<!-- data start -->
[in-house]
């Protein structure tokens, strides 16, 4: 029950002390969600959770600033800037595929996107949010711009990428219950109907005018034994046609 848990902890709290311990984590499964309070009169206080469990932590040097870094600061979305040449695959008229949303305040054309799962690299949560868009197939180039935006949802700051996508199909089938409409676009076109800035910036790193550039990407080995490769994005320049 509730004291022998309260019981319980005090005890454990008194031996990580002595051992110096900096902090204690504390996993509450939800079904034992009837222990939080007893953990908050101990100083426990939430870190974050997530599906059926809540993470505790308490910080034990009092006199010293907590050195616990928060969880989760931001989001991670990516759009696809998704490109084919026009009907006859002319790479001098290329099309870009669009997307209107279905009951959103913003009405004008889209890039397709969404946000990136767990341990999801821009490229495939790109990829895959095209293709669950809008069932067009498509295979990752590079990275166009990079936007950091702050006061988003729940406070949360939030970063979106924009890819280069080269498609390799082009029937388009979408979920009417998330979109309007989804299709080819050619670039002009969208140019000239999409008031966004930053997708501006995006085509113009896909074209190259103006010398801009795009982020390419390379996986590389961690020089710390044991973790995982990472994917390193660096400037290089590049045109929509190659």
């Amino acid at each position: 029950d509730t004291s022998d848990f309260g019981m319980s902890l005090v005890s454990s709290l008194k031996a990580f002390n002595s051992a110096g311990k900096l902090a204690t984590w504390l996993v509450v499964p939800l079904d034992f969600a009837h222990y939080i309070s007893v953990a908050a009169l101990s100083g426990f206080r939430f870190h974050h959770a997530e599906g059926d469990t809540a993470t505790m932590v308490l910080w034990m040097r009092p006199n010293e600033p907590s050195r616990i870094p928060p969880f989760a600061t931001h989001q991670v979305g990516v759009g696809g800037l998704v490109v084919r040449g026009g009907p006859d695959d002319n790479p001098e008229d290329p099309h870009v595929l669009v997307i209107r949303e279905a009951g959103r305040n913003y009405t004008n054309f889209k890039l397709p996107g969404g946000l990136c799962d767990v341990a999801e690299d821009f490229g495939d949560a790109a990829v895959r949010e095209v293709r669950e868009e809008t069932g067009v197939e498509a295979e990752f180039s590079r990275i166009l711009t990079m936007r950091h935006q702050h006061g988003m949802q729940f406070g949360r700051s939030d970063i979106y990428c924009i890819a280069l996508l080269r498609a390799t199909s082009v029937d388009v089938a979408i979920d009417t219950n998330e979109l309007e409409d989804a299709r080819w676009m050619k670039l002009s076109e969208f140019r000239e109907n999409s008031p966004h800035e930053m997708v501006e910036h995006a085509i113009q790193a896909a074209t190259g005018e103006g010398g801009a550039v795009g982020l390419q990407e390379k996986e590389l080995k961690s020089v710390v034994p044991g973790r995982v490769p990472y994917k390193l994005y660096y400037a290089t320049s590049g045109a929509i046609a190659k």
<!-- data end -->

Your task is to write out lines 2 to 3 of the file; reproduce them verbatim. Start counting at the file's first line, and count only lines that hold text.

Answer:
């Protein structure tokens, strides 16, 4: 029950002390969600959770600033800037595929996107949010711009990428219950109907005018034994046609 848990902890709290311990984590499964309070009169206080469990932590040097870094600061979305040449695959008229949303305040054309799962690299949560868009197939180039935006949802700051996508199909089938409409676009076109800035910036790193550039990407080995490769994005320049 509730004291022998309260019981319980005090005890454990008194031996990580002595051992110096900096902090204690504390996993509450939800079904034992009837222990939080007893953990908050101990100083426990939430870190974050997530599906059926809540993470505790308490910080034990009092006199010293907590050195616990928060969880989760931001989001991670990516759009696809998704490109084919026009009907006859002319790479001098290329099309870009669009997307209107279905009951959103913003009405004008889209890039397709969404946000990136767990341990999801821009490229495939790109990829895959095209293709669950809008069932067009498509295979990752590079990275166009990079936007950091702050006061988003729940406070949360939030970063979106924009890819280069080269498609390799082009029937388009979408979920009417998330979109309007989804299709080819050619670039002009969208140019000239999409008031966004930053997708501006995006085509113009896909074209190259103006010398801009795009982020390419390379996986590389961690020089710390044991973790995982990472994917390193660096400037290089590049045109929509190659």
């Amino acid at each position: 029950d509730t004291s022998d848990f309260g019981m319980s902890l005090v005890s454990s709290l008194k031996a990580f002390n002595s051992a110096g311990k900096l902090a204690t984590w504390l996993v509450v499964p939800l079904d034992f969600a009837h222990y939080i309070s007893v953990a908050a009169l101990s100083g426990f206080r939430f870190h974050h959770a997530e599906g059926d469990t809540a993470t505790m932590v308490l910080w034990m040097r009092p006199n010293e600033p907590s050195r616990i870094p928060p969880f989760a600061t931001h989001q991670v979305g990516v759009g696809g800037l998704v490109v084919r040449g026009g009907p006859d695959d002319n790479p001098e008229d290329p099309h870009v595929l669009v997307i209107r949303e279905a009951g959103r305040n913003y009405t004008n054309f889209k890039l397709p996107g969404g946000l990136c799962d767990v341990a999801e690299d821009f490229g495939d949560a790109a990829v895959r949010e095209v293709r669950e868009e809008t069932g067009v197939e498509a295979e990752f180039s590079r990275i166009l711009t990079m936007r950091h935006q702050h006061g988003m949802q729940f406070g949360r700051s939030d970063i979106y990428c924009i890819a280069l996508l080269r498609a390799t199909s082009v029937d388009v089938a979408i979920d009417t219950n998330e979109l309007e409409d989804a299709r080819w676009m050619k670039l002009s076109e969208f140019r000239e109907n999409s008031p966004h800035e930053m997708v501006e910036h995006a085509i113009q790193a896909a074209t190259g005018e103006g010398g801009a550039v795009g982020l390419q990407e390379k996986e590389l080995k961690s020089v710390v034994p044991g973790r995982v490769p990472y994917k390193l994005y660096y400037a290089t320049s590049g045109a929509i046609a190659k």